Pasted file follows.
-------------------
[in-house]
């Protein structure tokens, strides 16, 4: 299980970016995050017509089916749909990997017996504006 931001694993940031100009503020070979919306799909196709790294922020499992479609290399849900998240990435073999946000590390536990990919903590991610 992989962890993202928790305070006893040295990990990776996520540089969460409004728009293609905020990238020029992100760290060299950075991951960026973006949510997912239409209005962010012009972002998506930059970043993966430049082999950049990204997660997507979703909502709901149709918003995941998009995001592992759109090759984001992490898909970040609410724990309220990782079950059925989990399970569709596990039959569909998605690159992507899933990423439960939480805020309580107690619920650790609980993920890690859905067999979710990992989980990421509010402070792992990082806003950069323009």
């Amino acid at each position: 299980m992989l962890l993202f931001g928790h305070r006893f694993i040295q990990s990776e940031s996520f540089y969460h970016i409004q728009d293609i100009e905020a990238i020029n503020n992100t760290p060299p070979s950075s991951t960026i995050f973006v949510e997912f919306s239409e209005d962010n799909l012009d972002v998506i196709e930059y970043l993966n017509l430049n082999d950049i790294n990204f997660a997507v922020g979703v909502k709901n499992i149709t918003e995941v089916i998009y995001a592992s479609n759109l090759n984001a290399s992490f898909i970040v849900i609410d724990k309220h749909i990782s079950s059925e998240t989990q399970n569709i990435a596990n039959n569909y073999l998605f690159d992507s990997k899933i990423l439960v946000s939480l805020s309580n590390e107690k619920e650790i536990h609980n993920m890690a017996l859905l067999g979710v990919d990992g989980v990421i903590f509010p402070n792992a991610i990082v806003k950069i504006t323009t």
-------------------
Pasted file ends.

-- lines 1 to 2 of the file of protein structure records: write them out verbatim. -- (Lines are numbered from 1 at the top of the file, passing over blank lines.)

[in-house]
């Protein structure tokens, strides 16, 4: 299980970016995050017509089916749909990997017996504006 931001694993940031100009503020070979919306799909196709790294922020499992479609290399849900998240990435073999946000590390536990990919903590991610 992989962890993202928790305070006893040295990990990776996520540089969460409004728009293609905020990238020029992100760290060299950075991951960026973006949510997912239409209005962010012009972002998506930059970043993966430049082999950049990204997660997507979703909502709901149709918003995941998009995001592992759109090759984001992490898909970040609410724990309220990782079950059925989990399970569709596990039959569909998605690159992507899933990423439960939480805020309580107690619920650790609980993920890690859905067999979710990992989980990421509010402070792992990082806003950069323009």